“What? Don’t you already know it?” Corbett however rubs it in.

“I didn’t think about it earlier,” Alexander shrugs his shoulders, “But now listening to your conversation, even my brain is back in business.” And we heave a sigh of relief as well; fingers crossed and hoping the aberration will last!

“Finally,” Colonel quips shaking his head, and then looks at Mishiida for the answer.

“As I mentioned, we use our technology in collaboration with our knowledge of the space aberrations,” and Mishiida starts another round of explanations, “The space as we know, is in a constant state of pulsation, on account of the black holes scattered through all the galaxies, and many outside them. The black holes on account of their strong gravitational pull, distort the space by pulling it inwards first, and then release it, in repeat cycles, resulting in a space that is constantly throbbing. Depending upon the state of a particular section of the space, two neighbouring galaxies could be millions of light years apart, or like the edges of a paper folded together, be sitting juxtaposed, barely a few light years away from each other. It is at this point of juxtaposition, that we jump unmeasurable distances in no time using our technology. And depending upon the abilities of our crafts, how far or near from the black hole we cross over the folded space, determines the distance we cover.”

“That sounds utter nonsense,” Colonel is in disbelief, and so are we, “All my life I’ve never heard of any such thing as a black hole distorting the space to contract it. None of our astronomers have ever noticed such a phenomenon.”

“That’s because your astronomers observe images that travel in the form of light; something which travels in straight line from its’ source to the observer,” Mishiida however seems to have an answer to this puzzle too, “Light does not jump through the distorted space, rather it continues its’ journey through the contracted space, covering the same distance as it would have were the space fully extended. To understand this think of the folded paper again. While we can jump from its’ one edge to the other, the light would still travel along the sheet’s surface to reach the other end. In other words; the light that appears to be coming straight, is actually travelling a bent, curved, or folded path. It’s the same as the bending of light observed when it travels through two mediums of different densities. So the light would still take the same time to reach the observer irrespective of whether it traversed through the contracted space, or stretched space. That is why if you observe light from across the other end of the distorted space, everything would still appear normal. But the moment you were to move your point of observation from across the field of contraction to right above the field perpendicularly, it would appear that even light has got stuck in the gravitational field of a black hole, simply because it would appear to be covering so little distance in so huge time. Truth however is; light is still travelling at the same speed, and covering the same distance in straight line, only its’ field of travel is distorted.”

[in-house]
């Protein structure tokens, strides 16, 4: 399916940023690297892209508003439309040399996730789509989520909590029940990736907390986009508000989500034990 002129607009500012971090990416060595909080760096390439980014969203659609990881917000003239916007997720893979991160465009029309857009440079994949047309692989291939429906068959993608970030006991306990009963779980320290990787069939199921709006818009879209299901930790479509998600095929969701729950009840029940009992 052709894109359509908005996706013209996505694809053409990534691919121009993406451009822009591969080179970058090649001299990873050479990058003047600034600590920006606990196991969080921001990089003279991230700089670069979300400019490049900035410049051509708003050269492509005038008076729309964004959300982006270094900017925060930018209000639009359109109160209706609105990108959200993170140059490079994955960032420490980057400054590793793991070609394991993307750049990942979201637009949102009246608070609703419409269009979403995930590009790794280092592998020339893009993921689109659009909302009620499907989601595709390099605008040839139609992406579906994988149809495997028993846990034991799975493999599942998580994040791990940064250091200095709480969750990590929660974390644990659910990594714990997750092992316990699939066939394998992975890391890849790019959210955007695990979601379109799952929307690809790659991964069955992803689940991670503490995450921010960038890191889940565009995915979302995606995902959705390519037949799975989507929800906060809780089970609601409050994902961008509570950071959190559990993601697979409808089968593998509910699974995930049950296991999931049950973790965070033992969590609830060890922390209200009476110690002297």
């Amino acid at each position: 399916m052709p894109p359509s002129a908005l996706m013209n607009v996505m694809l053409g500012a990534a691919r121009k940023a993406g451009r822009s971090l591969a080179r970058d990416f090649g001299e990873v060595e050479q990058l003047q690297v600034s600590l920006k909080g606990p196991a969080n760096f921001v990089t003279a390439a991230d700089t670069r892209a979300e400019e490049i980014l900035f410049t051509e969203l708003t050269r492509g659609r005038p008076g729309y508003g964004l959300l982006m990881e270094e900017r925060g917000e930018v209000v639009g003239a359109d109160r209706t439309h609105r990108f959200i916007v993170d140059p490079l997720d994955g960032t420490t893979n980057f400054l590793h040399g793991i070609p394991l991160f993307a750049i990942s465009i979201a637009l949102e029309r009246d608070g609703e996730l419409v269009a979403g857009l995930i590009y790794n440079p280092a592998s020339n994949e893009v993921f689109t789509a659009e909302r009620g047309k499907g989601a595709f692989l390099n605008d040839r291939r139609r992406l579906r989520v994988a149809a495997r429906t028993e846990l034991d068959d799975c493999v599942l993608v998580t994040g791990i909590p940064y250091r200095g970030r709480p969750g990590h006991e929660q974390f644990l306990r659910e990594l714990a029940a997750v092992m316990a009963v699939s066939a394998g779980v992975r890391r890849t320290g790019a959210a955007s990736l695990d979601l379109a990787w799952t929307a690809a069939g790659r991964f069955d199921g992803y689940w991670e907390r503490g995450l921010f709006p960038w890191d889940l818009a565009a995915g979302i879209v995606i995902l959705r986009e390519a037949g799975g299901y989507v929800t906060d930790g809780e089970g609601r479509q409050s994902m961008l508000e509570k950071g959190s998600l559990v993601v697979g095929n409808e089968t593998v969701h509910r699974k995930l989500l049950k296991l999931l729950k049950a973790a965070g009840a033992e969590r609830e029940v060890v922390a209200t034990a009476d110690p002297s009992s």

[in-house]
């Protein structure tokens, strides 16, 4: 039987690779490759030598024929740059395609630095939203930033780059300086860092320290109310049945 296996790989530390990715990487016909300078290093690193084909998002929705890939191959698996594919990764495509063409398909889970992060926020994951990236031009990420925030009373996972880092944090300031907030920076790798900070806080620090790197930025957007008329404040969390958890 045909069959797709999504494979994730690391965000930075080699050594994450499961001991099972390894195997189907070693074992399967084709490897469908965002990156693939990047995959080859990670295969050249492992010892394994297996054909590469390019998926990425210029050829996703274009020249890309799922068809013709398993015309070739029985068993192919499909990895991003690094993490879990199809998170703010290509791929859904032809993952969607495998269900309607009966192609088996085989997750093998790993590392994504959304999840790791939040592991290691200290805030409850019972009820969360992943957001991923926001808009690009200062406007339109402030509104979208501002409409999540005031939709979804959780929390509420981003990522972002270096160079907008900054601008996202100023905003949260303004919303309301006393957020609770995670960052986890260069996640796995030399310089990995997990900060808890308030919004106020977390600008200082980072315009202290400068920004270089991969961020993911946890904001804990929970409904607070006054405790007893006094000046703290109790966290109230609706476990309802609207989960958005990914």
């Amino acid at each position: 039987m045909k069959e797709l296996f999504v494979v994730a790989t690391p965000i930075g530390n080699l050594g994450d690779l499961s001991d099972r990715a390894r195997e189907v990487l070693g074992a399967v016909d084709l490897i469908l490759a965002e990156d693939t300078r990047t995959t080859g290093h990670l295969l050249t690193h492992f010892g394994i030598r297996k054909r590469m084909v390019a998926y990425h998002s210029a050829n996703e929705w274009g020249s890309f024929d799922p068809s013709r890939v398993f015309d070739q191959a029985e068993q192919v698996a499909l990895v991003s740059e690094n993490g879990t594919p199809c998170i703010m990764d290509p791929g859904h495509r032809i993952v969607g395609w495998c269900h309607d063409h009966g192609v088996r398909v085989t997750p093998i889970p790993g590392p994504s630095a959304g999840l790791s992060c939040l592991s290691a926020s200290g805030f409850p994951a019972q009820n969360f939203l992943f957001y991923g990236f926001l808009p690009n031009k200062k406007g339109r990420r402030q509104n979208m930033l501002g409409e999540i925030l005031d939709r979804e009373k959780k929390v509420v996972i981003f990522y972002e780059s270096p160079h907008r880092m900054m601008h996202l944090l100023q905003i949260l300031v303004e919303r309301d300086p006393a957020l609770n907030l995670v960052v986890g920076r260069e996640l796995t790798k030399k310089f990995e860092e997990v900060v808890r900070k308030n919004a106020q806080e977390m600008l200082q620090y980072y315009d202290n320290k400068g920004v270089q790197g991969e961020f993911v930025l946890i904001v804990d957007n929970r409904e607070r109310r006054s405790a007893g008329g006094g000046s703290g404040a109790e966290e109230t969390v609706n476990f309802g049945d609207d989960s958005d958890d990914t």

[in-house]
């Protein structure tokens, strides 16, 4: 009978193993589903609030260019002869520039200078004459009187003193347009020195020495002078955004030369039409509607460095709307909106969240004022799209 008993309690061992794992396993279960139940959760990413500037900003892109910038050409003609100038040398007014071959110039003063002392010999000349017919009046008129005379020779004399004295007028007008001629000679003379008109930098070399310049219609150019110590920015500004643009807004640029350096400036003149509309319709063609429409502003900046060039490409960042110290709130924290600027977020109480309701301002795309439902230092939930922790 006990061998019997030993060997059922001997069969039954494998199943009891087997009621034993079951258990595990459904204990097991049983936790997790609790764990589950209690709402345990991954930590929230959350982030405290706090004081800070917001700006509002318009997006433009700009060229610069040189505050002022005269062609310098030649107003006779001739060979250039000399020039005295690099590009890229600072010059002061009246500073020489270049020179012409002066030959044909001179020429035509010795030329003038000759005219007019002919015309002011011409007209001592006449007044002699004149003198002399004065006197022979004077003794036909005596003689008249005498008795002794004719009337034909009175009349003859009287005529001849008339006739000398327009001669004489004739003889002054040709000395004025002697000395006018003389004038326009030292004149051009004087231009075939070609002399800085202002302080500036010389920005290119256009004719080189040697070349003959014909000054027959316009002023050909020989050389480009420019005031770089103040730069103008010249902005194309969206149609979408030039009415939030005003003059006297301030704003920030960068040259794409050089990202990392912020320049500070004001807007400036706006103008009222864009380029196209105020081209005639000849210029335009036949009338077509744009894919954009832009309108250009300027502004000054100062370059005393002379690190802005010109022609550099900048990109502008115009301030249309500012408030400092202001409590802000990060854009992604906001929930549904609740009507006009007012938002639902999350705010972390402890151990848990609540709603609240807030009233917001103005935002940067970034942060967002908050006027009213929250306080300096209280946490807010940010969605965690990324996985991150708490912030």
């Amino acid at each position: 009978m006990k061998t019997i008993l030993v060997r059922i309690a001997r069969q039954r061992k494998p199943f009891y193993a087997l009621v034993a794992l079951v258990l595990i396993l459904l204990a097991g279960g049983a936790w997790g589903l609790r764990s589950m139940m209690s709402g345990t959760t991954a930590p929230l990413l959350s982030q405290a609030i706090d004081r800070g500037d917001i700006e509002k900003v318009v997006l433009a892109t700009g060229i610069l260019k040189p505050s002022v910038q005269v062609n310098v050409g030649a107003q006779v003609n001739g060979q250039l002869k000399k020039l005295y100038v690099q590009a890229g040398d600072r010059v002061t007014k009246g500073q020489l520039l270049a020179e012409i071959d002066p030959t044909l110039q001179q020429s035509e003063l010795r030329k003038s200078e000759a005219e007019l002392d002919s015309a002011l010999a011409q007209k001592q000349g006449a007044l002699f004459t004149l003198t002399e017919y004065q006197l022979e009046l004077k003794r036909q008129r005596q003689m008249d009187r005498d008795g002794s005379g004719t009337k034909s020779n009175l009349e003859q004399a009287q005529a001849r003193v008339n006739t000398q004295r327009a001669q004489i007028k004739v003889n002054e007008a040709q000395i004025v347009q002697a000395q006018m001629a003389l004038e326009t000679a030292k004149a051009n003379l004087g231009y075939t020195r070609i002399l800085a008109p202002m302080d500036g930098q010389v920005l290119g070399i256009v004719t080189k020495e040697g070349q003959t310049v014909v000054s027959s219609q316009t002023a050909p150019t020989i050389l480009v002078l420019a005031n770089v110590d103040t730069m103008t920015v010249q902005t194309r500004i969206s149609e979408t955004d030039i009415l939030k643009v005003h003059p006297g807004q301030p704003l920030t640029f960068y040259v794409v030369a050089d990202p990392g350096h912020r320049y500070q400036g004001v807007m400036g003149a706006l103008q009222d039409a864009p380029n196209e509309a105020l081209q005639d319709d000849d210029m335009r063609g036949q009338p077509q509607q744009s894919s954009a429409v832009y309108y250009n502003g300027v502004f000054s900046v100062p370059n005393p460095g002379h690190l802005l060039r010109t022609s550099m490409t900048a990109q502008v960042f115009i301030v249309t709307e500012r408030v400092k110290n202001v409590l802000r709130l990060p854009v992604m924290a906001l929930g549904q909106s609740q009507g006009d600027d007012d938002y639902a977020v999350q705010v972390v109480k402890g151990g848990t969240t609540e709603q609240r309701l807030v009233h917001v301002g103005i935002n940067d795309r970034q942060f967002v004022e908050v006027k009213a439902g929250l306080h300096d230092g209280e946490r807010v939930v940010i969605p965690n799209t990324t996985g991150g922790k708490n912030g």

“So technically we will not be able to observe space distortion from the Earth,” Colonel asks.

“For most practical purposes; no,” Mishiida confirms his assertion, “Black holes are not detectable in space on their own, let alone their effect on a black space. Besides, light takes a lot more time to travel to Earth from distant objects and interactions, than human lifespan.”

And the uncomfortable silence returns to the room once again as we all contemplate the knowledge that has just exploded in front of us. The peace however is finally shattered by a phone call.

“Hello,” Colonel answers his phone, “What’s the matter Carl?” And as the knowledge from other end explodes in his ear, Colonel’s expressions immediately become grim. He literally jumps out of his seat, “What happened to whom?” And the rest of the call only increases the severity of his expression.

“What happened, Sir?” Corbett asks once Colonel disconnects his phone.

“Lieutenant Monty and Sandeep from the US army, they had arrived in the town yesterday, to pay a visit to Colonel Jerome Smith’s memorial,” Colonel shares the details with everyone, “Sandeep is now missing!”

“What?” Alex and Corbett exclaim almost in unison as Mishiida too jumps out of her seat.

Rick however gets busy with his phone once again, “Hello Mrs Rai, this is Colonel Rick Roxon. No time for pleasantries today Mrs Rai. I want you and your husband to leave your house immediately without delay. Don’t take your car or mobile with you, and don’t inform anyone. We will meet you tonight at our first meeting spot. Leave now!”